Orion RockStable Anti-Vibration Pads

By Chuck Hawks

Orion RockStable pads
Orion RockStable pads. Illustration courtesy of Orion Telescope.

These are a set of three black, heavy-duty plastic (Delrin?), 1" deep cups filled with a visco-elastic material that is supposed to neutralize vibrations. There is a slightly dished and ribbed, hard plastic disc in the middle of the visco-elastic stuff where you place a tripod leg's foot. Similar anti-vibration pads are sold by Meade, Celestron and probably others.

The Orion RockStable anti-vibration pads measure about 2-15/16" in diameter and have three small, rounded feet around the perimeter of each pad. The Orion visco-elastic stuff is blue. (Meade's anti-vibration gel is also blue and Celestron's is orange.) The Orion part is #05155 and the 2009 price for a set of three is $64.95.

I had been curious to see if these anti-vibration pads worked. I occasionally mount my Celestron Omni XLT 102ED f/8.8 refractor on a Celestron Heavy Duty Alt-Azimuth (AZ) tripod to use as a quick look scope. This tripod and AZ head is basically intended for refractors no larger and heavier than about an 80mm f/11, so it is vibration prone with my larger 4" scope attached. Focusing the scope on this tripod produces irritating vibrations that make it hard to achieve precise focus, even though the scope has a smooth Crayford focuser. Previously, I had tried suspending a 7-pound sandbag from a clip-hook beneath the H-D AZ tripod to see if that would help stabilize it, but I couldn't see much difference.

Astronomy and Photography Senior Editor Gordon Landers loaned me his RockStable Anti-Vibration pads for this experiment. Gordon had told me that he had briefly tried the RockStable pads with his Stellarvue SV102ED scope and M1 mount and not noticed an appreciable difference, but had not done any further experimentation with the pads.

The first clear night found me at the end of my nice, level, concrete driveway with the aforementioned Celestron 102ED telescope and tripod and all the surrounding lights shut off. My test procedure was simple. I aimed the scope at the North Star (Polaris) and centered it in the viewfinder, viewing through a Celestron X-Cel 18mm ocular, which is physically rather large. I then repeatedly gave the focuser knob a fast turn to throw the scope out of focus and carefully refocused, noting the amount of vibration and the time it took to dampen. When I had a feel for the basic system, I added the Rock Stable pads beneath the tripod legs and repeated the same test several more times.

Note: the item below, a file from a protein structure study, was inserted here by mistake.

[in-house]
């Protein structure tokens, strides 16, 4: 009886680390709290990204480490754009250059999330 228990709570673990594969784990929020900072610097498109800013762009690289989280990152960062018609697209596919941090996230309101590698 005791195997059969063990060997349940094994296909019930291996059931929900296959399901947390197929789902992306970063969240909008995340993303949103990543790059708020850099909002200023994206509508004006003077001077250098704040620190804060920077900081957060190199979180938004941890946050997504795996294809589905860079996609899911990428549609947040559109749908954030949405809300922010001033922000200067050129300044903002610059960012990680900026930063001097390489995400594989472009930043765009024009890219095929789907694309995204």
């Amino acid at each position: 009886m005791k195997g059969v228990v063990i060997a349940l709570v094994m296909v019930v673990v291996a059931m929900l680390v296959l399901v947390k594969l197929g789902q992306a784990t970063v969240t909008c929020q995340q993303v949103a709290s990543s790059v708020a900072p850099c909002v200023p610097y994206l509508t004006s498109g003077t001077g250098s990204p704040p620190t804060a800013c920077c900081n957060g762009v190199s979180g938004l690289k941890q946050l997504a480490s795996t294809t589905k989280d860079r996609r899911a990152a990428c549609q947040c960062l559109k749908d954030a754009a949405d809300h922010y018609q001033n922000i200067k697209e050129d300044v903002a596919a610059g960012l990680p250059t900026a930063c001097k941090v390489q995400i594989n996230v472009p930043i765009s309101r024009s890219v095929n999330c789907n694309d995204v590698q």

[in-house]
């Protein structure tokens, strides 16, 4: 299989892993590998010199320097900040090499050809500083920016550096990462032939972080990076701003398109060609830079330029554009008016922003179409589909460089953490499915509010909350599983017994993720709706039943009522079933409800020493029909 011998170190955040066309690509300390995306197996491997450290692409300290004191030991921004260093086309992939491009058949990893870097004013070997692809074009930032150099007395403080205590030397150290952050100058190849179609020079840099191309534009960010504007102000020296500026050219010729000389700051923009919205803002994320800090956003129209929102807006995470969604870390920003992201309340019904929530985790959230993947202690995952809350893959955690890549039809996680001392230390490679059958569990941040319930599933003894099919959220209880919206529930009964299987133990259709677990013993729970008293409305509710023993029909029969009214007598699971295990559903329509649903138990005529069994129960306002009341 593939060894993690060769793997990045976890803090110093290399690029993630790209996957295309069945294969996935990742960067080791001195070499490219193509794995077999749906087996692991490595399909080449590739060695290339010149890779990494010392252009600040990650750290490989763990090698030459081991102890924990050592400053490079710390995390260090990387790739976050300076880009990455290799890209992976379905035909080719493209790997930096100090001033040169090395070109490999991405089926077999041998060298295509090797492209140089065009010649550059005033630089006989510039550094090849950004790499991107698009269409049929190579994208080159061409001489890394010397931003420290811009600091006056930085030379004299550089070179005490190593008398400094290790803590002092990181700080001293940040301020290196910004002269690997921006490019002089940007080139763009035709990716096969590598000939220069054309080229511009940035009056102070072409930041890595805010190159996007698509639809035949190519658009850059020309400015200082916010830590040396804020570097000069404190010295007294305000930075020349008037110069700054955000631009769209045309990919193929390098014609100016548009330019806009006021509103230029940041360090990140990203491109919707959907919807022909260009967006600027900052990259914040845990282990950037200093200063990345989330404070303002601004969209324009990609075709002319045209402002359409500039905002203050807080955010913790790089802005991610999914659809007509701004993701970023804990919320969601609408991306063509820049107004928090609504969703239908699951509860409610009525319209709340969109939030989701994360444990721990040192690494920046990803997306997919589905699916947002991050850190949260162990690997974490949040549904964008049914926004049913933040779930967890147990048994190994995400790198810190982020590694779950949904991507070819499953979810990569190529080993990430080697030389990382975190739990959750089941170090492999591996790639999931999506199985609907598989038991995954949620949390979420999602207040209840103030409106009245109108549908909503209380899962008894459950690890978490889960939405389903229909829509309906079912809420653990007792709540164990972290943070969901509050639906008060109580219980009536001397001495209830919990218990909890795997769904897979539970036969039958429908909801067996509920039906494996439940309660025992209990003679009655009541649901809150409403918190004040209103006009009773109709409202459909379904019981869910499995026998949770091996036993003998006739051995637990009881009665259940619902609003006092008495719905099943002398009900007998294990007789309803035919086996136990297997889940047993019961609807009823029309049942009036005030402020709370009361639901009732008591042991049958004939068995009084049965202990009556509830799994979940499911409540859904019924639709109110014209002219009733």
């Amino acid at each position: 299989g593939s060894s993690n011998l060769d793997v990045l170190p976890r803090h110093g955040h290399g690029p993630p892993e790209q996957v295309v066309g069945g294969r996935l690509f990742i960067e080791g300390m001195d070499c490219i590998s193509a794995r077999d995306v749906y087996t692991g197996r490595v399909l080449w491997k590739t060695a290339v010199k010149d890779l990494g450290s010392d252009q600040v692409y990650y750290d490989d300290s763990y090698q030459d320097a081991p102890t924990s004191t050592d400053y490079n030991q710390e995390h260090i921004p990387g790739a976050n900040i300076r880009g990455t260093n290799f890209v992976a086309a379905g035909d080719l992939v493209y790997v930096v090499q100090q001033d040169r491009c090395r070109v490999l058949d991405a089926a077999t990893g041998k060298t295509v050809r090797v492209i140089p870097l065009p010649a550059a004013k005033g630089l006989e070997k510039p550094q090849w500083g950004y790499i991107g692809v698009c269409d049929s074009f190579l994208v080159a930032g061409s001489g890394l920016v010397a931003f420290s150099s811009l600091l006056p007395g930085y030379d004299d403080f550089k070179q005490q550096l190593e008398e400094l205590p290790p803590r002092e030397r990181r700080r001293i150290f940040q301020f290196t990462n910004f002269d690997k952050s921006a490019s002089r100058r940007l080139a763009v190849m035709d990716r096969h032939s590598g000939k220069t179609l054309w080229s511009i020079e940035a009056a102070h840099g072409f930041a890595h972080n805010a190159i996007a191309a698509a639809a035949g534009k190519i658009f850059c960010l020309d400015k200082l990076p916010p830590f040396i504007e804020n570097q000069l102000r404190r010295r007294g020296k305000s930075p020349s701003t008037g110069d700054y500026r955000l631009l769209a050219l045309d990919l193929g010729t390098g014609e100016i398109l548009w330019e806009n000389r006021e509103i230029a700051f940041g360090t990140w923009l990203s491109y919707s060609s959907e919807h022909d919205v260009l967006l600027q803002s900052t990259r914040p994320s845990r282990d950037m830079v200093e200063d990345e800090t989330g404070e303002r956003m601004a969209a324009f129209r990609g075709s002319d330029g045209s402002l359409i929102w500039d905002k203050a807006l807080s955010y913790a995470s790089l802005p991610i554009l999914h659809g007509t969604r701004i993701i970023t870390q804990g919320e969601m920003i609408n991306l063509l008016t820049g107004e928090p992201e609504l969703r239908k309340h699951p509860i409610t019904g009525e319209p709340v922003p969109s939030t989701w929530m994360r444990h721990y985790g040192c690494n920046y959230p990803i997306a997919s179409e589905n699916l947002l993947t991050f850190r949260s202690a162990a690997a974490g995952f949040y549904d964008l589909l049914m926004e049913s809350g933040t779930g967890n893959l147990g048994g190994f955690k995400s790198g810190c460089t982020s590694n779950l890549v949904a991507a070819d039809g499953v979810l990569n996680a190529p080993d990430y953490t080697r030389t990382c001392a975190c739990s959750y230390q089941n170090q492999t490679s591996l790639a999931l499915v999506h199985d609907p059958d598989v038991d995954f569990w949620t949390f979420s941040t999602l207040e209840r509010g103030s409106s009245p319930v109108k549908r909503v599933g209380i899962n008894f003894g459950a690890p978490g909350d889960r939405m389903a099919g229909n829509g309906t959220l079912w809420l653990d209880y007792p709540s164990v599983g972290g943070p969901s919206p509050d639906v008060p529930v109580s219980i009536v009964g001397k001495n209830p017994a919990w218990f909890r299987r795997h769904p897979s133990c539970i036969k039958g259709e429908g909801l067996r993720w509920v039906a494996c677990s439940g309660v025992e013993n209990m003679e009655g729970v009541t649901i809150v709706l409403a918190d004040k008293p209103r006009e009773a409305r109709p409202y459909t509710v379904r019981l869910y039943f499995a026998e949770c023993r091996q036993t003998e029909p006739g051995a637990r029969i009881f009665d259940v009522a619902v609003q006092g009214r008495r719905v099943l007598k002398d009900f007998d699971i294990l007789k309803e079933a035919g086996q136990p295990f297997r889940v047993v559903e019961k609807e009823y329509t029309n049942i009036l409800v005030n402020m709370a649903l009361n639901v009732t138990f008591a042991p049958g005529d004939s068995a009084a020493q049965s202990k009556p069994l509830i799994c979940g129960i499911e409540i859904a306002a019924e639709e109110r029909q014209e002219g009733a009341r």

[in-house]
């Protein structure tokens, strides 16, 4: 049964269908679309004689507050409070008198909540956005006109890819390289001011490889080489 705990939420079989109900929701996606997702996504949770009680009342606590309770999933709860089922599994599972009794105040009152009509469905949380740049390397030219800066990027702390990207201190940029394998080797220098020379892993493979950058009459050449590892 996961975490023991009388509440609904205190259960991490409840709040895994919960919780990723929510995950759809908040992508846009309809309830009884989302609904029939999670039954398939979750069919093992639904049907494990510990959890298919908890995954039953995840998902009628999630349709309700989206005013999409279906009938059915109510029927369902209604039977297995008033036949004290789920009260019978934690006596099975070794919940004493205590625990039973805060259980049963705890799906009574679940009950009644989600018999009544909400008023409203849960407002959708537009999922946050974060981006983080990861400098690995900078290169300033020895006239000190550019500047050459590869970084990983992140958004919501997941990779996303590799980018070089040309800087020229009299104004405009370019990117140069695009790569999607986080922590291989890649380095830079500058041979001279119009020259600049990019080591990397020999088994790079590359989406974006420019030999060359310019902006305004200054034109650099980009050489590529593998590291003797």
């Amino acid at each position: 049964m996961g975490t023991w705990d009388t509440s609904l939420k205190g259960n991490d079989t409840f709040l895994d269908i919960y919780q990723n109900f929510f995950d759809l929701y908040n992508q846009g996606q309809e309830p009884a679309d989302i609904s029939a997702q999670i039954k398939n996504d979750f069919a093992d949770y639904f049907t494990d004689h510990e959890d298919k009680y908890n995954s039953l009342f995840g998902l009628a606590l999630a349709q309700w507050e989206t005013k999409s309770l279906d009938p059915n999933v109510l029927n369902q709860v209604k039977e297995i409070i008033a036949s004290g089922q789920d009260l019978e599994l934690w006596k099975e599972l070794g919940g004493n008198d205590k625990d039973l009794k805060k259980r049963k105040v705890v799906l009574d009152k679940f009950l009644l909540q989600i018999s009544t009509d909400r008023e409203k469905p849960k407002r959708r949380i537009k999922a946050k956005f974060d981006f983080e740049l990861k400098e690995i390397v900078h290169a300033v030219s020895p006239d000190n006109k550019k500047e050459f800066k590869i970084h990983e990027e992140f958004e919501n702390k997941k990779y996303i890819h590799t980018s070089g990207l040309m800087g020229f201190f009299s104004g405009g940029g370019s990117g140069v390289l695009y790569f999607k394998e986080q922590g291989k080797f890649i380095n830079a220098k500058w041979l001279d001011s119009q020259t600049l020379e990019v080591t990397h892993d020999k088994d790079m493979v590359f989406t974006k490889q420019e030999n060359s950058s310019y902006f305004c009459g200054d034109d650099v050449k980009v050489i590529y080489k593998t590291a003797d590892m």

Frankly, I could not see much improvement. It did not seem any easier to focus and the vibration from focusing seemed to take about the same amount of time to dampen. This was discouraging, but not wholly unexpected. I mean, what is needed is a heavier tripod and head, so how much difference could a trio of 4.6 ounce pads make?

My last experiment was to add the previously mentioned 7-pound sandbag to the tripod, with the RockStable pads in place. Eureka, the system still vibrated while being focused, but less, making it easier to focus. I had no way to time the vibration-damping period, but it seemed quicker, maybe only half as long. This was, of course, a subjective test, as I had no instruments to measure and verify my impressions.

My conclusion is that the Orion RockStable pads do help dampen (but not eliminate) vibration, at least in some circumstances, if the telescope plus mounting system puts enough weight on the pads. (You can see the blue gel-like stuff sort of bulge around the edge of the center dish if you push hard enough with your thumb, but you have to push pretty hard.) One customer's review of the RockStable pads (written by James W. Dolfi) on the Orion web site commented that the vibration dampening was excellent, but the elastic stuff extruded from the cup after a couple of hours use under his over 140 pound telescope/mounting system, so there is apparently a maximum as well as a minimum weight for these pads. My telescope and H-D AZ tripod weigh around 25.5 pounds, according to my bathroom scale. Add the 7-pound sandbag and the weight would be about 32.5 pounds, at which point the RockStable pads seemed to have some beneficial effect. It would be nice if Orion (or any of the other brands) specified an acceptable weight range for pad effectiveness, but none do.




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Copyright 2009 by Chuck Hawks. All rights reserved.



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